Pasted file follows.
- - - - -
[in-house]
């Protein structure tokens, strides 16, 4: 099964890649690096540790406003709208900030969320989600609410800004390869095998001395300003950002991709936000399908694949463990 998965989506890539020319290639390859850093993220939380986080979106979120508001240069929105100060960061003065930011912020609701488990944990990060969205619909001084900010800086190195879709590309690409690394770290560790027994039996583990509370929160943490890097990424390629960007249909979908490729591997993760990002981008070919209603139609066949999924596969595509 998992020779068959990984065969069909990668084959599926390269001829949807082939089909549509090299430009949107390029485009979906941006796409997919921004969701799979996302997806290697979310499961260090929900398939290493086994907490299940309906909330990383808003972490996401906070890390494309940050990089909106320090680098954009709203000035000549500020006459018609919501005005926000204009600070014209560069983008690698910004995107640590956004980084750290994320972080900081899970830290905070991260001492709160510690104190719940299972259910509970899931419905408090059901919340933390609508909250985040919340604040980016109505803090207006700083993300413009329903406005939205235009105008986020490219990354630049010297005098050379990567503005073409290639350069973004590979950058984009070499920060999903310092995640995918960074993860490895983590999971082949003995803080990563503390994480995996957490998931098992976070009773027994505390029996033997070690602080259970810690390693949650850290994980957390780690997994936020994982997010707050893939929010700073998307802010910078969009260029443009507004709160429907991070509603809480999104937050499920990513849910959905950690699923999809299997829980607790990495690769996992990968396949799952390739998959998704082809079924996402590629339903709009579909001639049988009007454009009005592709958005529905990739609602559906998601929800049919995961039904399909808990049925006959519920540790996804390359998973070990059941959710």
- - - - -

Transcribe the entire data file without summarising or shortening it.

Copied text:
[in-house]
């Protein structure tokens, strides 16, 4: 099964890649690096540790406003709208900030969320989600609410800004390869095998001395300003950002991709936000399908694949463990 998965989506890539020319290639390859850093993220939380986080979106979120508001240069929105100060960061003065930011912020609701488990944990990060969205619909001084900010800086190195879709590309690409690394770290560790027994039996583990509370929160943490890097990424390629960007249909979908490729591997993760990002981008070919209603139609066949999924596969595509 998992020779068959990984065969069909990668084959599926390269001829949807082939089909549509090299430009949107390029485009979906941006796409997919921004969701799979996302997806290697979310499961260090929900398939290493086994907490299940309906909330990383808003972490996401906070890390494309940050990089909106320090680098954009709203000035000549500020006459018609919501005005926000204009600070014209560069983008690698910004995107640590956004980084750290994320972080900081899970830290905070991260001492709160510690104190719940299972259910509970899931419905408090059901919340933390609508909250985040919340604040980016109505803090207006700083993300413009329903406005939205235009105008986020490219990354630049010297005098050379990567503005073409290639350069973004590979950058984009070499920060999903310092995640995918960074993860490895983590999971082949003995803080990563503390994480995996957490998931098992976070009773027994505390029996033997070690602080259970810690390693949650850290994980957390780690997994936020994982997010707050893939929010700073998307802010910078969009260029443009507004709160429907991070509603809480999104937050499920990513849910959905950690699923999809299997829980607790990495690769996992990968396949799952390739998959998704082809079924996402590629339903709009579909001639049988009007454009009005592709958005529905990739609602559906998601929800049919995961039904399909808990049925006959519920540790996804390359998973070990059941959710």